Dr. Chris Lloyd, High Energy Laser Lethality lead at Naval Surface Warfare Center Dahlgren Division (NSWCDD), is often called upon to meet and brief senior Department of Defense leaders; government officials; military leaders from nations such as the United Kingdom, Australia, and Japan; U.S. Naval Academy Midshipmen; and high school students about high energy laser weapon lethality testing, modeling, and simulation conducted at the NSWCDD Laser Lethality and Development Laboratory to support the current and growing number of Navy laser weapon programs.
Lloyd – recognized across the directed energy community as a principal subject matter expert in the area of laser lethality – leads an accomplished HEL lethality team that he credits with efforts that have been key in igniting exponential growth in Navy and DoD laser weapon development efforts over the past decade.
“The dedication of our team is second to none and that has shown through the years and through all the successes,” said Lloyd. “I believe that two of the most important traits that we can possess or strive to possess are leadership and inspiration. The way we carry ourselves, the interactions and relationships we have with people personally and professionally define who we are and become.”
As the lead for the Navy's portfolio of laser lethality efforts, Lloyd defines who he is while successfully spearheading the High Energy Laser Lethality Portfolio within the Directed Energy technical area across a broad range of stakeholders, both nationally and internationally.
“Being a former Marine, which I can attribute much of my personality and desire to succeed, followed by graduate school where I studied chemistry, my path to NSWC Dahlgren and ultimately my current position could be considered by most as unorthodox,” said Lloyd. “However, I've always believed that who you meet along the way, whether they be drill instructors, professors or friends, has such a great impact on who you become as a person.”
Lloyd, while grateful to all who positively impacted his life and career, specifically credits his parents, a Marine Corps Gunnery Sergeant, and a former boss with forging his character with values and wisdom resulting in successful relationships and achievements as a Marine Corps sergeant and government civilian scientist. "My parents guided and supported me throughout life and always reminding me to be humble and respectful," said Lloyd. "Marine Gunnery Sgt. Gary Morris was my first staff non-commissioned officer who taught me to always be confident in what I do and say and never stop challenging yourself." Lloyd also credits Dr. Bob Cozzens - his graduate advisor and mentor over the course of nine years at the Naval Research Laboratory – for providing numerous outreach opportunities that enabled Lloyd to meet and brief various stakeholders while building expertise in effective communications.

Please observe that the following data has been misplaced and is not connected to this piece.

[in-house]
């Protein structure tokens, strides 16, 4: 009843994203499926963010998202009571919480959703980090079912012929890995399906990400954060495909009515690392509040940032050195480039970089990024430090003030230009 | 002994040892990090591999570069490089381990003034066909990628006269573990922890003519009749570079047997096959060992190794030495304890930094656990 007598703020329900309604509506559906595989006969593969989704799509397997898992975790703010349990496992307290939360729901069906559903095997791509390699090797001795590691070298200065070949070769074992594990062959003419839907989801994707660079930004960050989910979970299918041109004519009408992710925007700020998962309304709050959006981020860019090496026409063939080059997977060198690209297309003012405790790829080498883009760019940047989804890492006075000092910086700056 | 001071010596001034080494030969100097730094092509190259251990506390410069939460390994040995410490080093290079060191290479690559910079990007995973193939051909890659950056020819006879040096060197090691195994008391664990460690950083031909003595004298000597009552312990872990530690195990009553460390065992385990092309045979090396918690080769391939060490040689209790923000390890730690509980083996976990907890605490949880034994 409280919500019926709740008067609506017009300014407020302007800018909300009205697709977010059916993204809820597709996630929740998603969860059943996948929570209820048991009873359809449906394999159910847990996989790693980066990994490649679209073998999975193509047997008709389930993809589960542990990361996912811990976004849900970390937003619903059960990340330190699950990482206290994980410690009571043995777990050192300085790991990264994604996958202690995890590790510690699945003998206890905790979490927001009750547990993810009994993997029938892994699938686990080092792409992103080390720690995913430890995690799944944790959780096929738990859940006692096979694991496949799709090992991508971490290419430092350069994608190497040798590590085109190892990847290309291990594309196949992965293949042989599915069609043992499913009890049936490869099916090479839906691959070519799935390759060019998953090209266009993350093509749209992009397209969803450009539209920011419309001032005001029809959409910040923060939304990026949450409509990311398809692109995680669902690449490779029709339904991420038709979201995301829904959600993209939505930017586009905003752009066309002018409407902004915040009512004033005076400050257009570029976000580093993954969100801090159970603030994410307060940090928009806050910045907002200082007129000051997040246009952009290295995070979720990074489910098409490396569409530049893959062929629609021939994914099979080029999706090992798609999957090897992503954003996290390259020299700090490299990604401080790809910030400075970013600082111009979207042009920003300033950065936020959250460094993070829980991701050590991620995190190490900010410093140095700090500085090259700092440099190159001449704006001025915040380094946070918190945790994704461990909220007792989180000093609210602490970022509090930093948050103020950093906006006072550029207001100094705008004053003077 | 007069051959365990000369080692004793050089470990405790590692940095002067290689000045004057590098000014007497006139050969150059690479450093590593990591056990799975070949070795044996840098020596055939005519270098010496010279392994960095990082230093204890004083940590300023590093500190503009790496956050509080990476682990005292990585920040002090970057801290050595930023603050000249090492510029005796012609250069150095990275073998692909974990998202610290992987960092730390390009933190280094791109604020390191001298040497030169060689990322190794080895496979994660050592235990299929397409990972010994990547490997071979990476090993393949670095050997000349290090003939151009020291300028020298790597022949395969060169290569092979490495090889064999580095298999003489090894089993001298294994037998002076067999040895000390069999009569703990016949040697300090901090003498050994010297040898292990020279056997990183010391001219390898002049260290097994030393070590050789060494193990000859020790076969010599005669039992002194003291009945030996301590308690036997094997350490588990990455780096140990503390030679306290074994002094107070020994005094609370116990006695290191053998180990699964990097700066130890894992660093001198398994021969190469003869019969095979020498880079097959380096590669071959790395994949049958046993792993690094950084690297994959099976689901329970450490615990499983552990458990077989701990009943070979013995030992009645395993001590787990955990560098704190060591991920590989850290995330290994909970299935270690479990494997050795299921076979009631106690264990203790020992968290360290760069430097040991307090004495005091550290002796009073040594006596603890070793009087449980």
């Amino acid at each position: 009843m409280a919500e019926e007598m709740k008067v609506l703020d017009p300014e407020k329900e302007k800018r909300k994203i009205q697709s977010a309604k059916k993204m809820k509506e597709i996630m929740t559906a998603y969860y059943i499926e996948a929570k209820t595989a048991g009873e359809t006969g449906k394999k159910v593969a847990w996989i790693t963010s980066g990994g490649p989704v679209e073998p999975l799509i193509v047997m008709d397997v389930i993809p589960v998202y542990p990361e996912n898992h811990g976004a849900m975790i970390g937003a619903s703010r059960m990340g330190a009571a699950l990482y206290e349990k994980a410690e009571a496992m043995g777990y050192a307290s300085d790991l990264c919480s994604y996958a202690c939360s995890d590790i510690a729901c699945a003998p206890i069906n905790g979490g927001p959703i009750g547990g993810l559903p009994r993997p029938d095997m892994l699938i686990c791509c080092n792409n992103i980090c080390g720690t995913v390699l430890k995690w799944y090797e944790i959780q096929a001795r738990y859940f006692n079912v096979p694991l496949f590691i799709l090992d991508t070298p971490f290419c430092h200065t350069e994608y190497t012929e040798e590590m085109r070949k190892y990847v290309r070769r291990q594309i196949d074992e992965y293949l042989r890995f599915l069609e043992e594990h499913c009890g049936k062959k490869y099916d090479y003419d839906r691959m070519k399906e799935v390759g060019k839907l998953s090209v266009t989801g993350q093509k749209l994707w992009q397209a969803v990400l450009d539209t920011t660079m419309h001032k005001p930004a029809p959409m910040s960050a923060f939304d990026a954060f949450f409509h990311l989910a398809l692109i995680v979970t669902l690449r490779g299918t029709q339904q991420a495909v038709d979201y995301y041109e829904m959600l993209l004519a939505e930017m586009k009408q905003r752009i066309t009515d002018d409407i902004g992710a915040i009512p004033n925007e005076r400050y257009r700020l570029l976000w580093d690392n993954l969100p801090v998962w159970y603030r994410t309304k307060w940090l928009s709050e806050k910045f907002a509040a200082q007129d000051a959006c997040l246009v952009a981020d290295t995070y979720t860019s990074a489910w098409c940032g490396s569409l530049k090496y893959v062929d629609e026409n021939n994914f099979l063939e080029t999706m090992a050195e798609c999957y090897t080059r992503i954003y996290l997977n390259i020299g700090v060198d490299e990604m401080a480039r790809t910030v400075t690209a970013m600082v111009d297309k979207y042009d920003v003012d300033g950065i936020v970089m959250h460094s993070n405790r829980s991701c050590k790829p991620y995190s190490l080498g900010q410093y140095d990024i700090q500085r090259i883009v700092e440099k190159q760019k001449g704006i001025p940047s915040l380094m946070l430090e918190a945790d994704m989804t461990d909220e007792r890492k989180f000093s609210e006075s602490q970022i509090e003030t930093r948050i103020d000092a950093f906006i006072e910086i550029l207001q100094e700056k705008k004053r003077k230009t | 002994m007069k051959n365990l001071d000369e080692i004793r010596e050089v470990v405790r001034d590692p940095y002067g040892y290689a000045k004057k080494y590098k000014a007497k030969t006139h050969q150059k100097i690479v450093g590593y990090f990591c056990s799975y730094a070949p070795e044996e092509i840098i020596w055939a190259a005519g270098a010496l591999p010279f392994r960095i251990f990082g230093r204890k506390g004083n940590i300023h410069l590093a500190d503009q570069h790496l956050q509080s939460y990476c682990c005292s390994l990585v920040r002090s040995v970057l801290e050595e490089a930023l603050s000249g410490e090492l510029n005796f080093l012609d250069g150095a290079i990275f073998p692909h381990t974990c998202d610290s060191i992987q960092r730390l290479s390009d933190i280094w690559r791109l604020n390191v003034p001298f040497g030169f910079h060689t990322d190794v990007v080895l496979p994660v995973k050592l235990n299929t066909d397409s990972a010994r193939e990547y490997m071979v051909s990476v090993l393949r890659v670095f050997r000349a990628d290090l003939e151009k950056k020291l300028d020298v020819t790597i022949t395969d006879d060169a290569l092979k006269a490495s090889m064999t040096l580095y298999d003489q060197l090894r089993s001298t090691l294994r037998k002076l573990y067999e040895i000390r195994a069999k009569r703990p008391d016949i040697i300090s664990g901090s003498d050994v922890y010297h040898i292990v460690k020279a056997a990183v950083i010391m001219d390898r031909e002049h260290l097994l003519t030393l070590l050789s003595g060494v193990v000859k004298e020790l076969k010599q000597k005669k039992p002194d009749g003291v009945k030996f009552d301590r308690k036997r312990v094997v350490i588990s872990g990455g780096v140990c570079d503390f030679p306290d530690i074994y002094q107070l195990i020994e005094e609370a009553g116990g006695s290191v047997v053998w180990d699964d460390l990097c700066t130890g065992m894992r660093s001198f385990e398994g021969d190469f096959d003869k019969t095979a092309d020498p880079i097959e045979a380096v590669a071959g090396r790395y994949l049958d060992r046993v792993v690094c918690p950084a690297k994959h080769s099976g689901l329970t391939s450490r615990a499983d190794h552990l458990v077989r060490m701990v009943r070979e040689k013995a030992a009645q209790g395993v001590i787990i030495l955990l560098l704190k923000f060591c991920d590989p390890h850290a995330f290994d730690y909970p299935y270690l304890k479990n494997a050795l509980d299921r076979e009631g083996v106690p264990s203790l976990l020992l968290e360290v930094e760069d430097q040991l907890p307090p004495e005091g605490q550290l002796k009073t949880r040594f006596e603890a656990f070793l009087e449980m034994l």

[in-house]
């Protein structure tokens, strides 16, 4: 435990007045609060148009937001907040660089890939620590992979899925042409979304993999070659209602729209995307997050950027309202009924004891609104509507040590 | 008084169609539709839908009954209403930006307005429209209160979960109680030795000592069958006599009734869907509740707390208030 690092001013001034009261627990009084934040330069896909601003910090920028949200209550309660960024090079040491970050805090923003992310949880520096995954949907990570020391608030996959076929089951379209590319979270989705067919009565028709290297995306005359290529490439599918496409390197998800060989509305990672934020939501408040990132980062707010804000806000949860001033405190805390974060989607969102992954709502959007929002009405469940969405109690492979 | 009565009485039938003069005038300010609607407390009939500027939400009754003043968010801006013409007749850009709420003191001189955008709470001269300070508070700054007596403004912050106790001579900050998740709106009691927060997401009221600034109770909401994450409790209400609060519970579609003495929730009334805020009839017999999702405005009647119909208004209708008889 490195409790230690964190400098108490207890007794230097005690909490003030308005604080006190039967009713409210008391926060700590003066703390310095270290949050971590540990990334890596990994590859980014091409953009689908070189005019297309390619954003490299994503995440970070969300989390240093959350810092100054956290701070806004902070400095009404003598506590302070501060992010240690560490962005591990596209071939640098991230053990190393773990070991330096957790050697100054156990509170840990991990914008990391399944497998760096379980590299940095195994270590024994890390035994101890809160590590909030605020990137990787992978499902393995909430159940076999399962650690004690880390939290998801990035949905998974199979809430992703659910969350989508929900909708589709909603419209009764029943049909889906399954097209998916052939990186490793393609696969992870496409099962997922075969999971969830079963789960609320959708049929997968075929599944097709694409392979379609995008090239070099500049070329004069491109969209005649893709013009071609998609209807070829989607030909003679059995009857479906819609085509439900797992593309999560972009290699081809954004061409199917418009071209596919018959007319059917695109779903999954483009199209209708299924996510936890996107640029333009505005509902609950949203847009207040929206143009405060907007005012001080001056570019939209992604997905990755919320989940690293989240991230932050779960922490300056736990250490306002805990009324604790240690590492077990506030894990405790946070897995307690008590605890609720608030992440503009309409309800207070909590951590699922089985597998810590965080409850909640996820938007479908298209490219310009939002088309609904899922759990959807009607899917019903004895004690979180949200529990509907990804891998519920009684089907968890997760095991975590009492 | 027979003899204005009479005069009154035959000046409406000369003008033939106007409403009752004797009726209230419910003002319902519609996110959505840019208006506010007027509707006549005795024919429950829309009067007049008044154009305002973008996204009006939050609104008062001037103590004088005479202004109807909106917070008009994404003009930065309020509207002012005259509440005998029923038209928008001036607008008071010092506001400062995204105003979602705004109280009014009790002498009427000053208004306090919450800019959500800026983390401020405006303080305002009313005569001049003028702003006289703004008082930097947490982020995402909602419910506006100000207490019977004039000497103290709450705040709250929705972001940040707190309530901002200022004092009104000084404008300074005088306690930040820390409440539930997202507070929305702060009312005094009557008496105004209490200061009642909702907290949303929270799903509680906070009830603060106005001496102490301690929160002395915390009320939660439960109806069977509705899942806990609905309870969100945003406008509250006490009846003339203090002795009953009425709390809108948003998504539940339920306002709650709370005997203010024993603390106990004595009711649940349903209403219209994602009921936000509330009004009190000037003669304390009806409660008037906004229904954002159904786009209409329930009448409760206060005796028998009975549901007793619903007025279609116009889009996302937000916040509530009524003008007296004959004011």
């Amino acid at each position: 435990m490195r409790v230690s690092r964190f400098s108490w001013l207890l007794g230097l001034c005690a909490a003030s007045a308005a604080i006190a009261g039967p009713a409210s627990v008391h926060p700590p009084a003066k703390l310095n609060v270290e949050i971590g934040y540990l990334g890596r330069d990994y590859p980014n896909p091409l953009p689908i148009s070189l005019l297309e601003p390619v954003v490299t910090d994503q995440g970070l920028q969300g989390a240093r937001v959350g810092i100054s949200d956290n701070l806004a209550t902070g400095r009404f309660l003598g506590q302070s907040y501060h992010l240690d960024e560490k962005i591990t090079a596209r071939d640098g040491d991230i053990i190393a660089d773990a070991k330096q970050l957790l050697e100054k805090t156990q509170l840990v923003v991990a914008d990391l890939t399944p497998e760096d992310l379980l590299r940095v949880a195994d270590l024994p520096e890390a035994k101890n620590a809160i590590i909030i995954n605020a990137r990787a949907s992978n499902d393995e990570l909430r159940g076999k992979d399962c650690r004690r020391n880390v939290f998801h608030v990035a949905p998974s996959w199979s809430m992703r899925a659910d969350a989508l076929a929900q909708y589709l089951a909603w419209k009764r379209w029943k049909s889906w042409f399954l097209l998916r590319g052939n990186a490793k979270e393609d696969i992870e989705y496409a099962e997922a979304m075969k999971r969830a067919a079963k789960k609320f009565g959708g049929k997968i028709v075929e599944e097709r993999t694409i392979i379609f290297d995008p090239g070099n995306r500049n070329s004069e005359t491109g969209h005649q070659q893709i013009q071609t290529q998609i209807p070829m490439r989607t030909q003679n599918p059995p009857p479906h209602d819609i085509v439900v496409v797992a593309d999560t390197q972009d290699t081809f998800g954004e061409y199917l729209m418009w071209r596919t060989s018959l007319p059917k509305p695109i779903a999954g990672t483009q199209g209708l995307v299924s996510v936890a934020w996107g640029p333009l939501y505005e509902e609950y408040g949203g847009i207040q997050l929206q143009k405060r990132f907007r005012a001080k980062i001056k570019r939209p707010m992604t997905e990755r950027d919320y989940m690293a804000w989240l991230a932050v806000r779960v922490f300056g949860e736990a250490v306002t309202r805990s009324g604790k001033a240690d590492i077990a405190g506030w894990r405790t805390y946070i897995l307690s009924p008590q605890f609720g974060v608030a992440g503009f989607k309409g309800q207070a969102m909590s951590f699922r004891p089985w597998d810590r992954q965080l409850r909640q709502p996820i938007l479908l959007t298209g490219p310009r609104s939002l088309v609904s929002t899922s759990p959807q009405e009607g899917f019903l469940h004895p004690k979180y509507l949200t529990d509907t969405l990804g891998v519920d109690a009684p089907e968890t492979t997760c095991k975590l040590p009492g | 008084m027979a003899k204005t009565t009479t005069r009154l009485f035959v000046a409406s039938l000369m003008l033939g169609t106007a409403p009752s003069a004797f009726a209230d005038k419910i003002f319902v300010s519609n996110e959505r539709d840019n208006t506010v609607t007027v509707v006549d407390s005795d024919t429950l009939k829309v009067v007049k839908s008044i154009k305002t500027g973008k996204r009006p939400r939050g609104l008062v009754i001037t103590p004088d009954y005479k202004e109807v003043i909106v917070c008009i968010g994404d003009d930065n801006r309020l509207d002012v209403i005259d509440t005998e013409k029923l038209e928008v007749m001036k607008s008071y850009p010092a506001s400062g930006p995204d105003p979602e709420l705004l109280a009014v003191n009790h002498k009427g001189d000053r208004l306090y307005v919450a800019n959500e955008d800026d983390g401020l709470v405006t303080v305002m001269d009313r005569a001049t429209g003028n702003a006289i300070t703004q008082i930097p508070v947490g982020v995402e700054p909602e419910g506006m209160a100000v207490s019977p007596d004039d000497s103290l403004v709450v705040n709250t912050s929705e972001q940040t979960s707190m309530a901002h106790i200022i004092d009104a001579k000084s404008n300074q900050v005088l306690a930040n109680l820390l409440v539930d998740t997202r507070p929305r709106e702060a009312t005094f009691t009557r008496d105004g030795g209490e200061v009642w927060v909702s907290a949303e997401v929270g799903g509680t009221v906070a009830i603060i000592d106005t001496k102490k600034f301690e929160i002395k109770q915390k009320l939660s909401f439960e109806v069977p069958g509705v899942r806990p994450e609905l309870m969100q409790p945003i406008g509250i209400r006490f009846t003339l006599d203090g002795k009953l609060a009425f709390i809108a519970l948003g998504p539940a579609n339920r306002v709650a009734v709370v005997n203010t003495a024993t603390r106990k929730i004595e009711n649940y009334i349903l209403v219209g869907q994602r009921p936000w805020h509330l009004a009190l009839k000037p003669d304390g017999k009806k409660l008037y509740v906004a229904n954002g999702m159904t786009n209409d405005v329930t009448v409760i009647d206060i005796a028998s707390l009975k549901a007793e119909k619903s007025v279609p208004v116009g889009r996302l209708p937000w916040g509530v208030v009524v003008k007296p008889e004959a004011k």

“My career advice to others is to never stop challenging yourselves, be confident in what you do, embrace what you learn and become an expert in it to put yourself in a position to lead others who will come after, and meet as many people as you can along the way because you never know how they may impact your own life,” said Lloyd. “Most of our jobs take us outside the walls of NSWC Dahlgren, take advantage of that and build collaborative relationships any time you can.”
Lloyd’s collaboration and relationships with Dahlgren’s various partners such as the Office of the Chief of Naval Operations, Office of Naval Research, Program Executive Office for Integrated Warfare Systems, the Air Force, Army, and various joint organizations including the Joint Directed Energy Transition Office has resulted in the development and execution of a wide span of programmatic initiatives.
Understanding the lethality that lasers bring to the fight is a critical aspect in developing effective Laser Weapon Systems. Over many years, Lloyd and his team developed and executed a strategy that allows the weapon developers to understand laser interactions and lethality against various materials, system components and ultimately all up threats. His strategy has enabled the community to better understand laser system performance via rigorous test and modeling and simulation of various types of target materials. At the same time, his Dahlgren lethality team developed methods for testing against critical sub-components which has improved the understanding of laser lethality against complex targets such as surface craft and unmanned aerial vehicles. Continuing this strategy, Lloyd and his team has laid out a plan to understand the lethality required to defeat additional threats such as anti-ship cruise missiles.
Executing these types of tests and experiments requires specialized facilities and a highly trained workforce. Under Lloyd's leadership, Dahlgren has developed significant resident capability that allows much of the testing to be executed in house. Even the lethality testing that is not executed in house is led by Lloyd and his team, under most circumstances in joint environments at other facilities.